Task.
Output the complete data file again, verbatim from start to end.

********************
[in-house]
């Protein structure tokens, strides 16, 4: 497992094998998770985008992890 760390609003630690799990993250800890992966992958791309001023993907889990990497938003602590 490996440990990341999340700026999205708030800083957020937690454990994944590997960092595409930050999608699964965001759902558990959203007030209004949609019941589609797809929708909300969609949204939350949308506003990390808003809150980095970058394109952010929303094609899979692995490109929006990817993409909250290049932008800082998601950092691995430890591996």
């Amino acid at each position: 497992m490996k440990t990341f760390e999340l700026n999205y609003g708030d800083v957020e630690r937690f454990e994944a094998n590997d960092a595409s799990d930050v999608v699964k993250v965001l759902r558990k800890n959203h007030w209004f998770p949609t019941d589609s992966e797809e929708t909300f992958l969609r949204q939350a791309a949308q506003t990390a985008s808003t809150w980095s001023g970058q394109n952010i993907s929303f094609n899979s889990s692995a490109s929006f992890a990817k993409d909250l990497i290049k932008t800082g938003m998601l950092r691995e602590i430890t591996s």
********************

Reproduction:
[in-house]
């Protein structure tokens, strides 16, 4: 497992094998998770985008992890 760390609003630690799990993250800890992966992958791309001023993907889990990497938003602590 490996440990990341999340700026999205708030800083957020937690454990994944590997960092595409930050999608699964965001759902558990959203007030209004949609019941589609797809929708909300969609949204939350949308506003990390808003809150980095970058394109952010929303094609899979692995490109929006990817993409909250290049932008800082998601950092691995430890591996």
């Amino acid at each position: 497992m490996k440990t990341f760390e999340l700026n999205y609003g708030d800083v957020e630690r937690f454990e994944a094998n590997d960092a595409s799990d930050v999608v699964k993250v965001l759902r558990k800890n959203h007030w209004f998770p949609t019941d589609s992966e797809e929708t909300f992958l969609r949204q939350a791309a949308q506003t990390a985008s808003t809150w980095s001023g970058q394109n952010i993907s929303f094609n899979s889990s692995a490109s929006f992890a990817k993409d909250l990497i290049k932008t800082g938003m998601l950092r691995e602590i430890t591996s």